My thanks to Kaggy’s Bookish Ramblings for hosting the 1938 club this year. When the notice went out in February, I immediately started hunting through my monstrous to-be-read list to see what might fit the bill.
The answer was, of course ‘The Sword in the Stone,’ which was an excuse to finally get started on T. H. White’s twentieth century re-telling of the Arthurian legend – perfect, as I was, at that time, making my way through Mallory’s medieval version of the tale (you can read my review of his epic story here). As a book-hog however, I naturally couldn’t stop with just one volume … ‘The Sword in the Stone’ was the start of a wonderful journey into White’s complete vision of an Arthurian past.
Like reading Tolkien, White’s work gains in depth as it progresses. ‘The Sword in the Stone’ is to the later books in ‘The Once and Future King’ what ‘The Hobbit’ is to ‘The Lord of the Rings.’ The 1938 book is a charming children’s story populated by talking animals, a Dumbledore-style Merlin and jolly English types. Through a rather confusing historical slight of hand, Robin Hood is a significant minor character and life is really rather good fun for everyone. If anything, it reminded me of Nancy Mitford’s novels (we’re told ‘Magicians were considered rather middle-class by the true jousting set in those days‘). As long as you’re willing to take it with its rather dubious political philosophy, it’s a highly enjoyable tale. Interestingly in the context of the 1938 club. the nostalgia for former days is writ-large and T H White delights in his romantic view of the past:
Everybody was happy. The Saxons were slaves to their Norman masters if you chose to look at it in one way – but, if you chose to look at it another, they were the same farm labourers who get along on too few shillings a week today. Only neither the villein nor the farm labourer starved, when the master was a man like Sir Ector. It has never been an economic proposition for an owner of cattle to starve his cows, so why should an owner of slaves starve them? … The villeins were labourers. They lived in the same one-roomed hut with their families, few chickens, litter of pigs, or with a cow possibly called Crumbocke – most dreadful and insanitary! But they liked it. They were healthy, free of an air with no factory smoke in it, and, which was most of all to them, their heart’s interest was bound up with their skill in labour. They knew Sir Ector was proud of them. They were more valuable to him than his cattle even, and, as he valued his cattle more than anything else except his children, this was saying a good deal … in other parts of Gramarye, of course, there did exist wicked and despotic maters – feudal gangsters whom it was to be King Arthur’s destiny to chasten – but the evil was in the bad people who abused it, not in the feudal system.’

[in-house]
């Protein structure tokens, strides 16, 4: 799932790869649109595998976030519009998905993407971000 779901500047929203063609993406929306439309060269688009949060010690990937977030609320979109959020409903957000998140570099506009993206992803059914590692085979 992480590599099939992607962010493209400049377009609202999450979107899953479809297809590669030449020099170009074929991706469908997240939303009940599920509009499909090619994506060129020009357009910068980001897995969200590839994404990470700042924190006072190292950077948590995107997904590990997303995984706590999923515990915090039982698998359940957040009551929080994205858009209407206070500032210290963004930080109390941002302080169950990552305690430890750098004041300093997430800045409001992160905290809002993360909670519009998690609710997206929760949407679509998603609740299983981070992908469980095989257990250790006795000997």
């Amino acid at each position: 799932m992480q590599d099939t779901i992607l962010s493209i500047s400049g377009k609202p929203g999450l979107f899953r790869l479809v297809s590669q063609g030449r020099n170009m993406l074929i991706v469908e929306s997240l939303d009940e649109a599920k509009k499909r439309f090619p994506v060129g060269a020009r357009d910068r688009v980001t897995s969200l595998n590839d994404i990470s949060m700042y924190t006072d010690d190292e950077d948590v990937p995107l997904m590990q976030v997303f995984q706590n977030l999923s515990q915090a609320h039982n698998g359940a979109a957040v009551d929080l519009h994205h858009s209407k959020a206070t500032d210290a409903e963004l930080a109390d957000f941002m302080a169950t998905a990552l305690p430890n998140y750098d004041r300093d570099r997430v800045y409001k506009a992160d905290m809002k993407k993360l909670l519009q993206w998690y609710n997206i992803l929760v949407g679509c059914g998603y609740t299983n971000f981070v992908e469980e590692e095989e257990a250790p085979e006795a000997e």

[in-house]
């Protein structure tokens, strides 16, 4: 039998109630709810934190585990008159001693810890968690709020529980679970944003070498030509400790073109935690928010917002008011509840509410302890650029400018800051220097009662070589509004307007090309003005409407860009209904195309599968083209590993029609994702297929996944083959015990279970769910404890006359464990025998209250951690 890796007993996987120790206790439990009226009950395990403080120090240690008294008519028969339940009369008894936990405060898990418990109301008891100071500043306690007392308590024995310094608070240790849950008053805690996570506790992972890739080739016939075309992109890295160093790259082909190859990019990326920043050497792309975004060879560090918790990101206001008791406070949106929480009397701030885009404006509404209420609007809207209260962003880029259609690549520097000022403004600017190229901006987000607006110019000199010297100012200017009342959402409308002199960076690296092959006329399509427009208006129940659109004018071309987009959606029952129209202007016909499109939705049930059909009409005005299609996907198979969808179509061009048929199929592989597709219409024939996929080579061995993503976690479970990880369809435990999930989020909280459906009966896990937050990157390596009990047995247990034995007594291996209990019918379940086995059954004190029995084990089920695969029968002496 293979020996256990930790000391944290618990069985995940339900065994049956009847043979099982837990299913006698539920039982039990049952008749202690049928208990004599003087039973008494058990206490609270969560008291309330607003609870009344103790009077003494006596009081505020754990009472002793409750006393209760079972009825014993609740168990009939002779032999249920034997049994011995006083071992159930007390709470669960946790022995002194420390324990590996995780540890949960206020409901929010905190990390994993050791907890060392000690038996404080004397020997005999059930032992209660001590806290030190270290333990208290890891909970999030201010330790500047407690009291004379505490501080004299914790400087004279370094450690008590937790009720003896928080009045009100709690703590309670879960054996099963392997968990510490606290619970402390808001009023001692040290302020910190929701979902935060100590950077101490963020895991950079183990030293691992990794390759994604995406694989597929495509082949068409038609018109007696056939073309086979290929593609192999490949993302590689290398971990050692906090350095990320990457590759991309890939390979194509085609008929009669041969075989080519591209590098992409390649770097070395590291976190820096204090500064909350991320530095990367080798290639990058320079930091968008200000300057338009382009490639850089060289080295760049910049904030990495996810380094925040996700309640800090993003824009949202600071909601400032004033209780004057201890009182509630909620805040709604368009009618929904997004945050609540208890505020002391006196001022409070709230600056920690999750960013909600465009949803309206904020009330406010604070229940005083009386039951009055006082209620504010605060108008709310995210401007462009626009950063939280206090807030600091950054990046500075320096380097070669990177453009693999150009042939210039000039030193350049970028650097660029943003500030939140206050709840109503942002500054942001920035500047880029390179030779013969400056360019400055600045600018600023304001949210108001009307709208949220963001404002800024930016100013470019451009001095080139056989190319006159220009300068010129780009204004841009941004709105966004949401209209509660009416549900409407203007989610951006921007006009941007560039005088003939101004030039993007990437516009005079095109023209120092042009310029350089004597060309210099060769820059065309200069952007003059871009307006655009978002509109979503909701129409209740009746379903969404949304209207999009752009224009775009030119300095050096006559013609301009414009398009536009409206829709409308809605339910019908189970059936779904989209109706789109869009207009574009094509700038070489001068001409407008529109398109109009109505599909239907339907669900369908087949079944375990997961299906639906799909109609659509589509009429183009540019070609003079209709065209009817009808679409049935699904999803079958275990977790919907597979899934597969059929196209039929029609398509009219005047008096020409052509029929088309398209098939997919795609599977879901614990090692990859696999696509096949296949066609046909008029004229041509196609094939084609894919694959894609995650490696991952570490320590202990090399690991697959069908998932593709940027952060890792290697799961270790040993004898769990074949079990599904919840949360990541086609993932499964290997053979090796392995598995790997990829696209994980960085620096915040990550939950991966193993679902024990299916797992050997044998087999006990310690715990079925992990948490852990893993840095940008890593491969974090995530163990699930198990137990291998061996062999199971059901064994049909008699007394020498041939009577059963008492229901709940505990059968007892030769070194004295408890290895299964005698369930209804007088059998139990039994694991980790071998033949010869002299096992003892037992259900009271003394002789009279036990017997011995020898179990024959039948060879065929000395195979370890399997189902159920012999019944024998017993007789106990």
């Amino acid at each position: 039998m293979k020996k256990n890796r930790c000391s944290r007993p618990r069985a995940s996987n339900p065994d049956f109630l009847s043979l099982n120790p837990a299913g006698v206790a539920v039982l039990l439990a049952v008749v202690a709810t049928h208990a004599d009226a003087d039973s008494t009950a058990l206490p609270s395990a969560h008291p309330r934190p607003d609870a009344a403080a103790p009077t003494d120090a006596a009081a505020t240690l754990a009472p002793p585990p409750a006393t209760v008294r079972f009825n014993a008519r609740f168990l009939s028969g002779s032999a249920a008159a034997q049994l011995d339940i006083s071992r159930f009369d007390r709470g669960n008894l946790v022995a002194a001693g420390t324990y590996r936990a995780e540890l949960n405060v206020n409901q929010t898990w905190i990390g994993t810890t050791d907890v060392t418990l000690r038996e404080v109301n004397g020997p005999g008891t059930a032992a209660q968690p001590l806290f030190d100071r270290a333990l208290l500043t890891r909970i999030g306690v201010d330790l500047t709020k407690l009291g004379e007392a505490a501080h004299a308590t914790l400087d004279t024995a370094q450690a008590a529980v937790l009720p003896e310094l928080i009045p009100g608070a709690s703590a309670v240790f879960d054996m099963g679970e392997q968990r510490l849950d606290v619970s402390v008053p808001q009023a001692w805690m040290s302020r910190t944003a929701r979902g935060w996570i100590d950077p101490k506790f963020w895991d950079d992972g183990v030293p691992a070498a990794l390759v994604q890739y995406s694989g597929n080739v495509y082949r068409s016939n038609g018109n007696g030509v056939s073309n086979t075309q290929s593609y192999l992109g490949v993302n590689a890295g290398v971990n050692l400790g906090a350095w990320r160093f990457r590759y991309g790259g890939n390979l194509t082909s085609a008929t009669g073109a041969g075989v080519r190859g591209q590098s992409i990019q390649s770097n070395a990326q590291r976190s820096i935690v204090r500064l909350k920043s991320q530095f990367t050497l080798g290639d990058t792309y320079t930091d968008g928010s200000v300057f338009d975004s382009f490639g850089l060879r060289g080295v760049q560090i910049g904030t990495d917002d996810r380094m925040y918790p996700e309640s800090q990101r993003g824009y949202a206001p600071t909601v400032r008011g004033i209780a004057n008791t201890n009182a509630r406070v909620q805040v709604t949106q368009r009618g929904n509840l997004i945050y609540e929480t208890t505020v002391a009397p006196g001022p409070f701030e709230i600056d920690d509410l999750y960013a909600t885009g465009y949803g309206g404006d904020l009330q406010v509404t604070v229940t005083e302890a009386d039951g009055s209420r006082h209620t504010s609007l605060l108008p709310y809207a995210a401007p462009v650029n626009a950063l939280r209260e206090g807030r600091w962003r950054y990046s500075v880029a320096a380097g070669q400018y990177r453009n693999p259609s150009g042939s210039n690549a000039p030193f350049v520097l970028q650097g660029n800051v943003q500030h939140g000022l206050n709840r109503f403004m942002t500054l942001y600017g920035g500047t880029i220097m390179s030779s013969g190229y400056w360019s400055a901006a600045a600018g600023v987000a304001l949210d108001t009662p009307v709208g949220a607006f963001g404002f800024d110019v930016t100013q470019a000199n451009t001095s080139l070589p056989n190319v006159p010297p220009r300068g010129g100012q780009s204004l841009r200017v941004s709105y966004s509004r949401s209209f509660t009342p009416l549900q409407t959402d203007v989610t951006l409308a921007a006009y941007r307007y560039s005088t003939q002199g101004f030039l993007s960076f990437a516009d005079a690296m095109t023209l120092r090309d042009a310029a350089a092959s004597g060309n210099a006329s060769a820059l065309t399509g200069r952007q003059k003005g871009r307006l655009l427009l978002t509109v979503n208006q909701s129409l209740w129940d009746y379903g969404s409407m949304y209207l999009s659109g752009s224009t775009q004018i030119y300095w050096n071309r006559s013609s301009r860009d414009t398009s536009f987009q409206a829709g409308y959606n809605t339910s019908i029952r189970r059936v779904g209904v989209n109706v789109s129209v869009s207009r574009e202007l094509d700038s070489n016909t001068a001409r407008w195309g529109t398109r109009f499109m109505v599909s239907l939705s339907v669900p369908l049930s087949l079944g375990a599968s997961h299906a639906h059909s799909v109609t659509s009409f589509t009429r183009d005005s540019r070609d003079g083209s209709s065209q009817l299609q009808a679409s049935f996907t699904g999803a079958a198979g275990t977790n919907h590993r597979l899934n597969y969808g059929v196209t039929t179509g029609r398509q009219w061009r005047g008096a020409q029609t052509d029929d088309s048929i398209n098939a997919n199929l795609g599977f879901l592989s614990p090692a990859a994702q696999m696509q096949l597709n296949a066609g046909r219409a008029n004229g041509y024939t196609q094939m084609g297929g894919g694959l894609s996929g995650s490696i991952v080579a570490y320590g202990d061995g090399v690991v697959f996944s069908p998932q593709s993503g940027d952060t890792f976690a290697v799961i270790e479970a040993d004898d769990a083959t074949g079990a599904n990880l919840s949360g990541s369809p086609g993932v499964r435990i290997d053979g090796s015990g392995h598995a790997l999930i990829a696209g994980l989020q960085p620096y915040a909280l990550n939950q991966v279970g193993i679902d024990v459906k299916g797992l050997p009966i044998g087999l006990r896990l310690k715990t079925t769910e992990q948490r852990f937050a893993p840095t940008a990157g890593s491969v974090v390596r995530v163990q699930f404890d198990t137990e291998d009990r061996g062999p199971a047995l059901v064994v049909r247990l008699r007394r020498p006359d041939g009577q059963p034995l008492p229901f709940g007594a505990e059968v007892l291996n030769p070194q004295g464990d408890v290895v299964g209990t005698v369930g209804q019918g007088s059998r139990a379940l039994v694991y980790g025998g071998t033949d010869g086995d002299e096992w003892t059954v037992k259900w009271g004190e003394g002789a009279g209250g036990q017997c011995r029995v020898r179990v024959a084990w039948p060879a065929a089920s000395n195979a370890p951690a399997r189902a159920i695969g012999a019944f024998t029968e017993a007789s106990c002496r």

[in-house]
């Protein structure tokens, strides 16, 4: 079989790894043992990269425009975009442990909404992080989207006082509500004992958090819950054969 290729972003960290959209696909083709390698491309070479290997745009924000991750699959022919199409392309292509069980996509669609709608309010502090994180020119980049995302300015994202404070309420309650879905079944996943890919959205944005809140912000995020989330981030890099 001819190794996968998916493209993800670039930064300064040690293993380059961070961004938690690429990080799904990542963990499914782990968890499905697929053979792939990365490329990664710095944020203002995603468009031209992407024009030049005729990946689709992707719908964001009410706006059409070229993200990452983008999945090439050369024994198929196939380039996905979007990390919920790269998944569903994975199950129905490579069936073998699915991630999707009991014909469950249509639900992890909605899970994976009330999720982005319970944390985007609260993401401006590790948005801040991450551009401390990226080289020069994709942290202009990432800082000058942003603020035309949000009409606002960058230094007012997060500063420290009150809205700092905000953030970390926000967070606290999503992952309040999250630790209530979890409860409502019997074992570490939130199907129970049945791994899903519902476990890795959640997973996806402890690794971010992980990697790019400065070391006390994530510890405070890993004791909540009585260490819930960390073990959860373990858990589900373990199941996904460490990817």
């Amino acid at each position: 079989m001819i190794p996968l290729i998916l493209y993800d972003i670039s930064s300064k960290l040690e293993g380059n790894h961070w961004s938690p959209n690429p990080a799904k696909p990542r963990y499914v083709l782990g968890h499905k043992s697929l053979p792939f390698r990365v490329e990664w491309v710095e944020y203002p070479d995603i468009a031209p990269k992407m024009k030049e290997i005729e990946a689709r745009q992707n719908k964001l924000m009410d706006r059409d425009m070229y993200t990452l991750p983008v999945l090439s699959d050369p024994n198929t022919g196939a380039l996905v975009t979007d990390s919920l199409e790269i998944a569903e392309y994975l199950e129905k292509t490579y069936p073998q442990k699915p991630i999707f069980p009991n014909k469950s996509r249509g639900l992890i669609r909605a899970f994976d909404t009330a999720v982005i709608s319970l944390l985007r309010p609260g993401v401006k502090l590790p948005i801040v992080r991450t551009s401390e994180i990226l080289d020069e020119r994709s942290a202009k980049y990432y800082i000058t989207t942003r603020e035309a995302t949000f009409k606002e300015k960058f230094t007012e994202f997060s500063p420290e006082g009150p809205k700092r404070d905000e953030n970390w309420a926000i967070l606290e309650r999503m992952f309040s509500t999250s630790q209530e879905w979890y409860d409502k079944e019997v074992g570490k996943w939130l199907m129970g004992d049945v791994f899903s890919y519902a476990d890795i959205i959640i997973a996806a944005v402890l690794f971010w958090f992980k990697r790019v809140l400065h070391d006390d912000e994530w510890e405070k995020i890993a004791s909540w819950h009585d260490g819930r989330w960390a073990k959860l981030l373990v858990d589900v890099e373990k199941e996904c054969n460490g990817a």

I can’t say I’m convinced, and it doesn’t help that Sir Ector reminded me of no one so much as Uncle Matthew from ‘Love in a Cold Climate,’ hardly my idea of a sensitive and empathetic lord and master. Interrupting this presentation of happy peasants and condescending rulers are the descriptions of the training Arthur receives to prepare him for his ‘destiny‘; these are provided by Merlin and if you want to picture them, think of the adventures of young Wart in Disney’s 1963 adaptation of the book. The whole thing is imaginative fun, but the politics did leave a slightly nasty taste in the mouth.
This is where the review goes beyond the scope of the 1938 club, because the later stories in White’s doorstop of a book show an author who is far more aware of the vulnerability of the ‘happy peasants.’ Replacing the animal fun of ‘The Sword in the Stone,’ volume two, begins with the hideous and graphic description of the torture and killing of a cat, as required by a magical spell. By this time, White was living in Ireland as a conscientious objector; his anger against real, rather than idealised, war-fare is the driving force behind the later novels. He also does his very best to find psychologically plausible reasons for the relationships glossed over in Mallory’s Morte D’Arthur (like the king’s response to the whole Lancelot and Guinevere thing).
I’m really pleased I finally read ‘The Sword in the Stone’, but I’m even happier than I didn’t stop at the initial 1938 volume. Without the later, darker, books White’s story is fun but facile. Taken in literary and historical context however, they are a fascinating insight into English self-perception at the outbreak of World War II; a book which tries to see hope for humanity through a frankly unhelpful myth of violence and warfare. It’s an ambitious book and, I think, a noble failure. My thanks to the 1938 club for getting me to put it to the top of my reading list … and now I can’t wait to get my hands on Marie Phillips ‘The Table of Less Valued Knights’ for a twenty-first century take on the Arthurian legend…